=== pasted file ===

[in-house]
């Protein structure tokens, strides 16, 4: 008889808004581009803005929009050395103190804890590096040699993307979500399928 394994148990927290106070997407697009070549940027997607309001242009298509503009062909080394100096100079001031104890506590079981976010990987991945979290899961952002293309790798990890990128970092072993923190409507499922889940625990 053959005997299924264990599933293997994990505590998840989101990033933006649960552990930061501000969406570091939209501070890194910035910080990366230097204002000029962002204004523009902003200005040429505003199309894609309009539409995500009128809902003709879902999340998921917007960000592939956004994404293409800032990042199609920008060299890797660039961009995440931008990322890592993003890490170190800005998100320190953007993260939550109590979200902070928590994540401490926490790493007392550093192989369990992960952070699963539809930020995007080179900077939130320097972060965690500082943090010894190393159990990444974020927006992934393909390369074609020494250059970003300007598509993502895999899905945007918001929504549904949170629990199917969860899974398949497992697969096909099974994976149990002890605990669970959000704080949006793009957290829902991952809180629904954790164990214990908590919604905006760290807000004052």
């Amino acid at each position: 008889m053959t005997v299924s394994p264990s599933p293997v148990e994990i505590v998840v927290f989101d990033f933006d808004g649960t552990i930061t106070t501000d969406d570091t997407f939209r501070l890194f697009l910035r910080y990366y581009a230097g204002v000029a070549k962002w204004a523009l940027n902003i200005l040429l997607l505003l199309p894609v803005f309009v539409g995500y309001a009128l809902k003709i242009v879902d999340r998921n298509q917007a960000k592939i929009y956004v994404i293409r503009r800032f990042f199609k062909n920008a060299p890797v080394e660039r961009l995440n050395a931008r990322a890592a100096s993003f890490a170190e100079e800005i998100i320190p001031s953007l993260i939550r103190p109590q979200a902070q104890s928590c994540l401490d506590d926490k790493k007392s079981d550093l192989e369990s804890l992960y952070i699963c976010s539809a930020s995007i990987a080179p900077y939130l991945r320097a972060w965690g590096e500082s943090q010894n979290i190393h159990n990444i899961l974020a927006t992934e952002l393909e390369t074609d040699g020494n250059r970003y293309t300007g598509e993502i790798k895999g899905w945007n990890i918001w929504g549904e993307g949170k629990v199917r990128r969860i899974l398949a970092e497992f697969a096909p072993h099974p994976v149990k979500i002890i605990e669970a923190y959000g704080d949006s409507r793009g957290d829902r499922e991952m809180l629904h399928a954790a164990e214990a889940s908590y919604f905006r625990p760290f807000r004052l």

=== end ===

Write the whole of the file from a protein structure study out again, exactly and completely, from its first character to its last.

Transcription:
[in-house]
């Protein structure tokens, strides 16, 4: 008889808004581009803005929009050395103190804890590096040699993307979500399928 394994148990927290106070997407697009070549940027997607309001242009298509503009062909080394100096100079001031104890506590079981976010990987991945979290899961952002293309790798990890990128970092072993923190409507499922889940625990 053959005997299924264990599933293997994990505590998840989101990033933006649960552990930061501000969406570091939209501070890194910035910080990366230097204002000029962002204004523009902003200005040429505003199309894609309009539409995500009128809902003709879902999340998921917007960000592939956004994404293409800032990042199609920008060299890797660039961009995440931008990322890592993003890490170190800005998100320190953007993260939550109590979200902070928590994540401490926490790493007392550093192989369990992960952070699963539809930020995007080179900077939130320097972060965690500082943090010894190393159990990444974020927006992934393909390369074609020494250059970003300007598509993502895999899905945007918001929504549904949170629990199917969860899974398949497992697969096909099974994976149990002890605990669970959000704080949006793009957290829902991952809180629904954790164990214990908590919604905006760290807000004052």
């Amino acid at each position: 008889m053959t005997v299924s394994p264990s599933p293997v148990e994990i505590v998840v927290f989101d990033f933006d808004g649960t552990i930061t106070t501000d969406d570091t997407f939209r501070l890194f697009l910035r910080y990366y581009a230097g204002v000029a070549k962002w204004a523009l940027n902003i200005l040429l997607l505003l199309p894609v803005f309009v539409g995500y309001a009128l809902k003709i242009v879902d999340r998921n298509q917007a960000k592939i929009y956004v994404i293409r503009r800032f990042f199609k062909n920008a060299p890797v080394e660039r961009l995440n050395a931008r990322a890592a100096s993003f890490a170190e100079e800005i998100i320190p001031s953007l993260i939550r103190p109590q979200a902070q104890s928590c994540l401490d506590d926490k790493k007392s079981d550093l192989e369990s804890l992960y952070i699963c976010s539809a930020s995007i990987a080179p900077y939130l991945r320097a972060w965690g590096e500082s943090q010894n979290i190393h159990n990444i899961l974020a927006t992934e952002l393909e390369t074609d040699g020494n250059r970003y293309t300007g598509e993502i790798k895999g899905w945007n990890i918001w929504g549904e993307g949170k629990v199917r990128r969860i899974l398949a970092e497992f697969a096909p072993h099974p994976v149990k979500i002890i605990e669970a923190y959000g704080d949006s409507r793009g957290d829902r499922e991952m809180l629904h399928a954790a164990e214990a889940s908590y919604f905006r625990p760290f807000r004052l």